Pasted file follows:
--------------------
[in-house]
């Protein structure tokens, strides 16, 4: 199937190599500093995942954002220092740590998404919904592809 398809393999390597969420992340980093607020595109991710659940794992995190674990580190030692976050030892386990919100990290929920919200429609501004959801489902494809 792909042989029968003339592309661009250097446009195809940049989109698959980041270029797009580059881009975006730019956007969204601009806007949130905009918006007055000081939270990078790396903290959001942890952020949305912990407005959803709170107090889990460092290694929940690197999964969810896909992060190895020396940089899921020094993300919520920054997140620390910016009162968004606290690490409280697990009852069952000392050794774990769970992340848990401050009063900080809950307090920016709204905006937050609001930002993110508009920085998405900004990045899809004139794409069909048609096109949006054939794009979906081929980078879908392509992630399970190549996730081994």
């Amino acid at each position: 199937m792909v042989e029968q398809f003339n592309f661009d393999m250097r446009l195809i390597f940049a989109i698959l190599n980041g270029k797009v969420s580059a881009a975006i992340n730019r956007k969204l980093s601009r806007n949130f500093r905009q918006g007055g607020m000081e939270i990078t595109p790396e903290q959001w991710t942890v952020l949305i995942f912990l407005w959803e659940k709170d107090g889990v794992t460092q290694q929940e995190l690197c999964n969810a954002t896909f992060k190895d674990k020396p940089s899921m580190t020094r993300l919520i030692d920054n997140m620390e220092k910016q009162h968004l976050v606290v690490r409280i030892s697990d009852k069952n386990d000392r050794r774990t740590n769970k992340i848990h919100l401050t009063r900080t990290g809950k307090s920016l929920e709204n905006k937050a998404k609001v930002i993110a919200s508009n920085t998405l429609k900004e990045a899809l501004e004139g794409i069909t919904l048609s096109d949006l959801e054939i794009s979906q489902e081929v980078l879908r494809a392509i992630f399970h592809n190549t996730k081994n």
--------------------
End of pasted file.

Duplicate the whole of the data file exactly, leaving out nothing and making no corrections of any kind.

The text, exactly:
[in-house]
């Protein structure tokens, strides 16, 4: 199937190599500093995942954002220092740590998404919904592809 398809393999390597969420992340980093607020595109991710659940794992995190674990580190030692976050030892386990919100990290929920919200429609501004959801489902494809 792909042989029968003339592309661009250097446009195809940049989109698959980041270029797009580059881009975006730019956007969204601009806007949130905009918006007055000081939270990078790396903290959001942890952020949305912990407005959803709170107090889990460092290694929940690197999964969810896909992060190895020396940089899921020094993300919520920054997140620390910016009162968004606290690490409280697990009852069952000392050794774990769970992340848990401050009063900080809950307090920016709204905006937050609001930002993110508009920085998405900004990045899809004139794409069909048609096109949006054939794009979906081929980078879908392509992630399970190549996730081994």
């Amino acid at each position: 199937m792909v042989e029968q398809f003339n592309f661009d393999m250097r446009l195809i390597f940049a989109i698959l190599n980041g270029k797009v969420s580059a881009a975006i992340n730019r956007k969204l980093s601009r806007n949130f500093r905009q918006g007055g607020m000081e939270i990078t595109p790396e903290q959001w991710t942890v952020l949305i995942f912990l407005w959803e659940k709170d107090g889990v794992t460092q290694q929940e995190l690197c999964n969810a954002t896909f992060k190895d674990k020396p940089s899921m580190t020094r993300l919520i030692d920054n997140m620390e220092k910016q009162h968004l976050v606290v690490r409280i030892s697990d009852k069952n386990d000392r050794r774990t740590n769970k992340i848990h919100l401050t009063r900080t990290g809950k307090s920016l929920e709204n905006k937050a998404k609001v930002i993110a919200s508009n920085t998405l429609k900004e990045a899809l501004e004139g794409i069909t919904l048609s096109d949006l959801e054939i794009s979906q489902e081929v980078l879908r494809a392509i992630f399970h592809n190549t996730k081994n």